The following body of work was produced throughout the participation in Professor Emily Merchant’s course at Dartmouth College titled “History 90.01: Topics in Digital History”. Throughout the course we examined the general history and development of the US Census as well as the role the Census played in both making and recording history. The course was divided into four sections: “Race”, “Migration”, “Labor”, and “Families”. For each section of the course we were required to produce a detailed analysis, using data from the University of Minnesota’s Integrated Public Use Microdata Series, of a specific topic in history and its relation to the Census.
Each section of the course helped me to better understand the history of the topic as well as develop my skills and knowledge in data analysis and visualization. For the “Race“ unit, I looked into the growing demographic trend of missing Black men in the city of Chicago and it’s metro-area, studying how the US Census Bureau has historically used the Census for both population control and policy development. For the “Migration“ unit, I analyzed a trend with personal relevance; differing historical emigration trends out of Texas from the middle of the Great Migration to 2000. For the “Labor“ section, I examined the effect of the institution of the 40-hour work week on wage-income trends across race and sex cohorts from 1940-1990. For the “Families“ section, I looked at the differing relationships between marital status, child custody, and wage incomes across sexes.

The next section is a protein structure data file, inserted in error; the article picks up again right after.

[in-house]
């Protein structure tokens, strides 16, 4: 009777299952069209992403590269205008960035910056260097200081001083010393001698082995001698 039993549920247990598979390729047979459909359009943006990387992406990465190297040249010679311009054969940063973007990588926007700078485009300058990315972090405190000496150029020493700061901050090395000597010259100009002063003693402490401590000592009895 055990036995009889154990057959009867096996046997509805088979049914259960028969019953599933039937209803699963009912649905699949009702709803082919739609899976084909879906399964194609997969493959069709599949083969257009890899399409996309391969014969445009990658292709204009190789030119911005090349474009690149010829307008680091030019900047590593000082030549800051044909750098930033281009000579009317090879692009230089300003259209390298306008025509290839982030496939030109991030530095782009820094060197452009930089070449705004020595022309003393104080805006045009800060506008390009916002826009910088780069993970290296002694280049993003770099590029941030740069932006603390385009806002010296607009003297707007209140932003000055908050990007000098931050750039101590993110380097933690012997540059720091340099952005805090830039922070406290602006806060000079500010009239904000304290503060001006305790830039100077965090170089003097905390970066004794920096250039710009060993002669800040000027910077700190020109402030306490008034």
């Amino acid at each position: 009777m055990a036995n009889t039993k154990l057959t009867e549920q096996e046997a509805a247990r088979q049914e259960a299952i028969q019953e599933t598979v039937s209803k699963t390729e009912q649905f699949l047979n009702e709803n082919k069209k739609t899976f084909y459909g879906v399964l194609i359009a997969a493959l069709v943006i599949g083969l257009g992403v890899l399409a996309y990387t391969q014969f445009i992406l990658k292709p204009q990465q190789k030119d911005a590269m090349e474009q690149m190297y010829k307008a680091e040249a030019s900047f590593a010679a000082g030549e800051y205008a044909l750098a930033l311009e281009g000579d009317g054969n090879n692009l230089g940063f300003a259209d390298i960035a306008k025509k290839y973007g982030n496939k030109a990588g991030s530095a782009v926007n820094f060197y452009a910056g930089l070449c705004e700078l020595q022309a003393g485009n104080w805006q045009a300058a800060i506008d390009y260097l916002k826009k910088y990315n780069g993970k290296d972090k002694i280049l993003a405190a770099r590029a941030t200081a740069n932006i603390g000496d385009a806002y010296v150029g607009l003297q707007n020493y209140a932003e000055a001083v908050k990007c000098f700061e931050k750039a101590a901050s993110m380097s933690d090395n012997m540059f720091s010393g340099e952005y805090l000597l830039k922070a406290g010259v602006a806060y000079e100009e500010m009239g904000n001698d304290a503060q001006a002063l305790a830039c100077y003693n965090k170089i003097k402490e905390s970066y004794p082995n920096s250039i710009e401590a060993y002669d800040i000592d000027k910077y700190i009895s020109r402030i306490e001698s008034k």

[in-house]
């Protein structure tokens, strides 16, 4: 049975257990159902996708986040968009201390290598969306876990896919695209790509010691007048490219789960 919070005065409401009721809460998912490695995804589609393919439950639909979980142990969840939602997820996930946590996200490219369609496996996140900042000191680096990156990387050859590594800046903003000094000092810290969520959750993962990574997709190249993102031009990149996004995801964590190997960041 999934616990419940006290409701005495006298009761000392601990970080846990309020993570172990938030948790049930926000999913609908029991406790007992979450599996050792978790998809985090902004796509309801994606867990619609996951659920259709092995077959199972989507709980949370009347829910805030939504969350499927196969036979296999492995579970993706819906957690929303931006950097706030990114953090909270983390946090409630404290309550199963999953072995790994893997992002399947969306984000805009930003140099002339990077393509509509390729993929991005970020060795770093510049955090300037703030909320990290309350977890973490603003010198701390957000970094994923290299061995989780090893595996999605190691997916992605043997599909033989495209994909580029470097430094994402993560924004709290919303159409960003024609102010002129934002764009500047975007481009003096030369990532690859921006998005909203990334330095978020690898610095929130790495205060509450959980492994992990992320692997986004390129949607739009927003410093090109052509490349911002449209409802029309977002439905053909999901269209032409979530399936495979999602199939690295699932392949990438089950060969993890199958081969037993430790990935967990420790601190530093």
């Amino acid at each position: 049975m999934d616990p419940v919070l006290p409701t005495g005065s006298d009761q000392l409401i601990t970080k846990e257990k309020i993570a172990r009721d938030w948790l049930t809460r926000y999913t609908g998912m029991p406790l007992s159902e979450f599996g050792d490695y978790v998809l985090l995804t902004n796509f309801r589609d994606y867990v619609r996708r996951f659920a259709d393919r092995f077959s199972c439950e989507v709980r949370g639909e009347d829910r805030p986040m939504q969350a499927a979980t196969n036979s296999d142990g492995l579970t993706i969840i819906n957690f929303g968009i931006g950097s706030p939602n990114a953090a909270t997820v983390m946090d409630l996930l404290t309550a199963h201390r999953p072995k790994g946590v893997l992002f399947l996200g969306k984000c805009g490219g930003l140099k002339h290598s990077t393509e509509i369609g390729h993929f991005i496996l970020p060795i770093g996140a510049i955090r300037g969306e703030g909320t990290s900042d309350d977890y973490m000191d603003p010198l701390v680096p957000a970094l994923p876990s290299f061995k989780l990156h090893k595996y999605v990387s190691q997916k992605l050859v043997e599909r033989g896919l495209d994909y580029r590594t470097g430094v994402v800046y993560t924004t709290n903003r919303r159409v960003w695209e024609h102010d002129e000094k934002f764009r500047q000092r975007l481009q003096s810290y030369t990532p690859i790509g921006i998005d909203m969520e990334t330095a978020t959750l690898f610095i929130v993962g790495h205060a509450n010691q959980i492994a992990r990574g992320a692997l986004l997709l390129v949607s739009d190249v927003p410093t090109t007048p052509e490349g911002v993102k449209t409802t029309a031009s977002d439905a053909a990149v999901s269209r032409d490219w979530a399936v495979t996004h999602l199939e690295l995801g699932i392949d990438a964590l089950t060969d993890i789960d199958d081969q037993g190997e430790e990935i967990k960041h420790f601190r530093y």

This course developed both my knowledge of the history for each section as well as my critical thinking skills for analysis of history and data in general. I will use the frameworks through which we analyzed history to help better understand current events. Furthermore, the data analysis and visualization techniques learned here will be invaluable in my professional career.